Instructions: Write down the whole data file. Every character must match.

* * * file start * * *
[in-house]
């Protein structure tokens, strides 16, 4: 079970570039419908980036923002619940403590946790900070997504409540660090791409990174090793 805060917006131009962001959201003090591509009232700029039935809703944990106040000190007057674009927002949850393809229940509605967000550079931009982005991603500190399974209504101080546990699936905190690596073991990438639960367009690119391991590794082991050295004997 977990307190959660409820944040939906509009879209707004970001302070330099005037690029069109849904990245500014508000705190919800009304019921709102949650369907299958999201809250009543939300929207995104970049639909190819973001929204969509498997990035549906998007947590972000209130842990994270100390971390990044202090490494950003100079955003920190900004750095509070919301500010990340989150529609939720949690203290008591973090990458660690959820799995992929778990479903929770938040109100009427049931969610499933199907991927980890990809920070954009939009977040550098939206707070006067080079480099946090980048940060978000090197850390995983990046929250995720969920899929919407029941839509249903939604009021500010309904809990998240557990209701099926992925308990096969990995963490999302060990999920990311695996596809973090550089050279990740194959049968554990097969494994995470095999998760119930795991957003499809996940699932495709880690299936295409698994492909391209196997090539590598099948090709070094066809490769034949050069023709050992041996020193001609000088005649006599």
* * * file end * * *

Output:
[in-house]
């Protein structure tokens, strides 16, 4: 079970570039419908980036923002619940403590946790900070997504409540660090791409990174090793 805060917006131009962001959201003090591509009232700029039935809703944990106040000190007057674009927002949850393809229940509605967000550079931009982005991603500190399974209504101080546990699936905190690596073991990438639960367009690119391991590794082991050295004997 977990307190959660409820944040939906509009879209707004970001302070330099005037690029069109849904990245500014508000705190919800009304019921709102949650369907299958999201809250009543939300929207995104970049639909190819973001929204969509498997990035549906998007947590972000209130842990994270100390971390990044202090490494950003100079955003920190900004750095509070919301500010990340989150529609939720949690203290008591973090990458660690959820799995992929778990479903929770938040109100009427049931969610499933199907991927980890990809920070954009939009977040550098939206707070006067080079480099946090980048940060978000090197850390995983990046929250995720969920899929919407029941839509249903939604009021500010309904809990998240557990209701099926992925308990096969990995963490999302060990999920990311695996596809973090550089050279990740194959049968554990097969494994995470095999998760119930795991957003499809996940699932495709880690299936295409698994492909391209196997090539590598099948090709070094066809490769034949050069023709050992041996020193001609000088005649006599």